Immigration reform: Will we see it in 2013? That’s the burning question on everyone’s mind this year.
A complicated debate and legislative process lie ahead. Here to decipher the headlines for you every Monday is THE UPDATE, a weekly blog series whose panel of experts will analyze how recent events affect the prospects for real reform. The panelists will offer an insider’s view of what’s happening right now on Capitol Hill, bolstered by their decades of experience with immigration reform and the legislative process.
This week’s edition appears in both English and Spanish. For the latest on legislation, see “Immigration Reform: S.744 Offers Historic and Bipartisan Progress.”
Media representatives who wish to speak with one of the panelists, please click here. If you would like to read previous editions of THE UPDATE, please click here.
Given the most recent developments, are we getting any closer to immigration reform? Here’s what the panelists have to say:
Mary Giovagnoli, Director, Immigration Policy Center of the American Immigration Council
Groups across the country welcomed the arrival of the Border Security, Economic Opportunity, and Immigration Modernization Act, a truly comprehensive effort to create an improved immigration system that addresses the immediate concerns of 11 million undocumented immigrants, a more flexible and dynamic labor market, and longterm adjustments to legal immigration in this country. The good news is that the bill contains an aggressive backlog reduction program to reunite families and expand employment opportunities for permanent, temporary and new workers, as well as entrepreneurs and other innovators. It also increases the attention paid to integration. The disturbing news is that several limits on family based immigration down the road and elimination of the diversity visa were put in place to achieve other expansions—a cost benefit analysis that many people will be carefully analyzing to see who is helped and hurt by the new provisions. The bill is thoughtful in many ways, however, offering a balance between security measures and a more generous and compassionate immigration system that we need now more than ever.
Bishop Julian Gordy, Immigration Ready Bench, Evangelical Lutheran Church in America
I witnessed many passionate conversations during this week’s 2013 Lutheran Immigration Leadership Summit when dozens of Lutheran leaders met with legislators and White House officials to invite them to enact reforms that unify families and treat aspiring Americans with fairness. Hearings on the immigration reform bill in the Senate begin immediately. I know I am joined by many in welcoming the start of the legislative process that may deliver comprehensive immigration reform. There will be numerous hearings and many proposed changes to this bill, but the fact that a bipartisan plan to comprehensively reform our immigration laws has been filed moves us significantly closer to a day when the President signs immigration reform into law.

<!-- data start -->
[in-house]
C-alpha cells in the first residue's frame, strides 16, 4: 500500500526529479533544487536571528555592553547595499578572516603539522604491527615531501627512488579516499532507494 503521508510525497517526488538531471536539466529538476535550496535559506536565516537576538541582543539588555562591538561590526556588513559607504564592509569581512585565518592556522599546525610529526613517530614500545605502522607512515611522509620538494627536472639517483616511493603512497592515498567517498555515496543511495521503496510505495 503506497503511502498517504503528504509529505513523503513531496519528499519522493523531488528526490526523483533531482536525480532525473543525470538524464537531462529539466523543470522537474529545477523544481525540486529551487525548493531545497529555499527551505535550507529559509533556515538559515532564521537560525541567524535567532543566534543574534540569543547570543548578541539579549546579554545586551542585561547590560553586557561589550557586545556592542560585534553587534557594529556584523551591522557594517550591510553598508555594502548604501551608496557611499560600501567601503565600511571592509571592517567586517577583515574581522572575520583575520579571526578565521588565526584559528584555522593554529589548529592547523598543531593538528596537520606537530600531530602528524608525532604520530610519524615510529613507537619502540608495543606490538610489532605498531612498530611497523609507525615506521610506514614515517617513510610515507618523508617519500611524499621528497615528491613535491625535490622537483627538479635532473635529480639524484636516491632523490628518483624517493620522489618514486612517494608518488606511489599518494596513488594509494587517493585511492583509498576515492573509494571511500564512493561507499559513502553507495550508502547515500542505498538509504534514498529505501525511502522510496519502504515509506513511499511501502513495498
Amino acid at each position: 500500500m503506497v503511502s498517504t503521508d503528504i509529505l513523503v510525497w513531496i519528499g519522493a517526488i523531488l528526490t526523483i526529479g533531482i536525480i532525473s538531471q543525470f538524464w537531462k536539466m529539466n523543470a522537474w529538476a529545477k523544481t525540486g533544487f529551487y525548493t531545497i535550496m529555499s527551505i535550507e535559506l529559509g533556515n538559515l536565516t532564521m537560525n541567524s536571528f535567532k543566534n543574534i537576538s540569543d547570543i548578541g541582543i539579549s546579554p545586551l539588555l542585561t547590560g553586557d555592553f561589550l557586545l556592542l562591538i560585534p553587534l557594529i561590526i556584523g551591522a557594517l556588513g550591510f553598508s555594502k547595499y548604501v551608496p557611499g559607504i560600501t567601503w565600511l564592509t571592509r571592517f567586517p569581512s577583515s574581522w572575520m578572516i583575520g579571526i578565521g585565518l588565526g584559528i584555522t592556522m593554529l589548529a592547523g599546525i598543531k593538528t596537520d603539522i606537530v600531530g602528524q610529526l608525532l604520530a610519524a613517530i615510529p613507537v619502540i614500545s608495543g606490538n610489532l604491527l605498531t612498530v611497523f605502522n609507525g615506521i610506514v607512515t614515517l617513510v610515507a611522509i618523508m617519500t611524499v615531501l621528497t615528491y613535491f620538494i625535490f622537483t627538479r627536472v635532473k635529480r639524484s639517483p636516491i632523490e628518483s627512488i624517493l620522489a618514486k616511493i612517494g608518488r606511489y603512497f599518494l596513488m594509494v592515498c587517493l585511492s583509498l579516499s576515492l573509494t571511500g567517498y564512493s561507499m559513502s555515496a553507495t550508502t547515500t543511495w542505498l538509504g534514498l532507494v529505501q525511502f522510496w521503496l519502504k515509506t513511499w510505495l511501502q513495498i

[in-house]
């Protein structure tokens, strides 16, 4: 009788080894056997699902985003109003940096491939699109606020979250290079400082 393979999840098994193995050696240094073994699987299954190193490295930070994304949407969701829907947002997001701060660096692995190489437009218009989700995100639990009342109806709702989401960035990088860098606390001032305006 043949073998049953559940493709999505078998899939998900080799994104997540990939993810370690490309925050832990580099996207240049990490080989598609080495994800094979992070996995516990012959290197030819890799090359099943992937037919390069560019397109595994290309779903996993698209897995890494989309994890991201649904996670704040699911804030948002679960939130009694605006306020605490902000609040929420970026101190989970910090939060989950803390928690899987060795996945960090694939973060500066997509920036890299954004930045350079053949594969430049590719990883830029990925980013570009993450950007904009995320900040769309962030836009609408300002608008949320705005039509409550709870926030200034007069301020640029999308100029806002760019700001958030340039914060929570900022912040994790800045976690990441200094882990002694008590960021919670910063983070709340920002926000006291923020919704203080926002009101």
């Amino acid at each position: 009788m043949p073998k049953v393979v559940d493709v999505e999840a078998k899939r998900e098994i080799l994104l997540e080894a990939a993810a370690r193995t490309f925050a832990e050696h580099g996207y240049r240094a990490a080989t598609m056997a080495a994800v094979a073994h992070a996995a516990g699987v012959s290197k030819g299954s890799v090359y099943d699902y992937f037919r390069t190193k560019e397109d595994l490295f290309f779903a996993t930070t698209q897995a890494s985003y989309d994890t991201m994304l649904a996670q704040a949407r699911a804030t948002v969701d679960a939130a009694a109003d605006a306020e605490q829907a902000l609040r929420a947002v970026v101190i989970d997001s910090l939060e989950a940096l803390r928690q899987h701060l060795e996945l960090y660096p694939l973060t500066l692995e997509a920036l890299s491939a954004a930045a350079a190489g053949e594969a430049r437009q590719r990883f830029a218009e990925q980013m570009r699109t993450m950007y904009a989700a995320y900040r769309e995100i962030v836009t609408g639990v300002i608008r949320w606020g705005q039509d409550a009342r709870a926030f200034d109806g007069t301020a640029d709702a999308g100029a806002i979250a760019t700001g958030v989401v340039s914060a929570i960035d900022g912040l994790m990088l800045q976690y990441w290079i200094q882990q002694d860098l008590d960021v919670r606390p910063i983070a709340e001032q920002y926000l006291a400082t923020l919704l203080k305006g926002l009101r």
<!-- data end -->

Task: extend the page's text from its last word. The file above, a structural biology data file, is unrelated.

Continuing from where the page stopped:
Lisa Sharon Harper, Director of Mobilizing, Sojourners
It’s been a long time coming, but it is finally here. The Senate working group (Gang of 8) officially announced a bill this week, allowing debate to move forward toward commonsense immigration reform. Not since 2007 has a bill passed through the halls of Congress inviting open debate on the best solutions to fix America’s broken immigration system. As this long overdue debate reignites, we are aware that the current bill is not perfect. Concerns will need to be addressed and public input will be necessary, but we must remember that this time around, the debate is different. This time, Americans across the country are actively urging Congress to enact workable immigration reform that reflects both our nation’s interests and our values. One vivid example of this groundswell of support was seen at last week’s Evangelical Day of Prayer and Action for Immigration Reform. Evangelicals in all 50 states have now taken up the “I Was a Stranger Challenge.” On Wednesday, nearly 300 Evangelical leaders from 20 states joined forces in Washington, D.C. They urged their members of Congress to enact practical, long-term, and just solutions. Now, we look forward to continued collaboration from both sides of the aisle to further develop the Senate bipartisan legislation.
Brittney Nystrom, LIRS Director for Advocacy, Lutheran Immigration and Refugee Service
Last week was the week that advocates of a better immigration and refugee system have been pushing for and eagerly awaiting. A bipartisan bill to reform our immigration system is now awaiting action in the Senate. I have spent a great deal of time this week on Capitol Hill and am happy to report that buzz about immigration can be heard up and down the marbled halls of Congress. Advocates, lawmakers, staffers, and reporters are discussing and explaining the changes proposed by the Gang of Eight’s bill. Some of these conversations are flashy press conferences featuring the bill’s authors, but many others are quiet and heartfelt exchanges. Taken together, the signs are good for immigration reform passing in a respectable form.
THE UPDATE will appear every Monday until the dust settles on the legislative battle over comprehensive immigration reform. If you wish to raise your voice for fair reform, please visit our Action Center. You can also learn more about the issues by reading an interview with someone personally impacted by America’s broken immigration system, Jessica Colotl. Also, don’t forget that you can subscribe to this blog by adding your email address to the box at the top left of this page!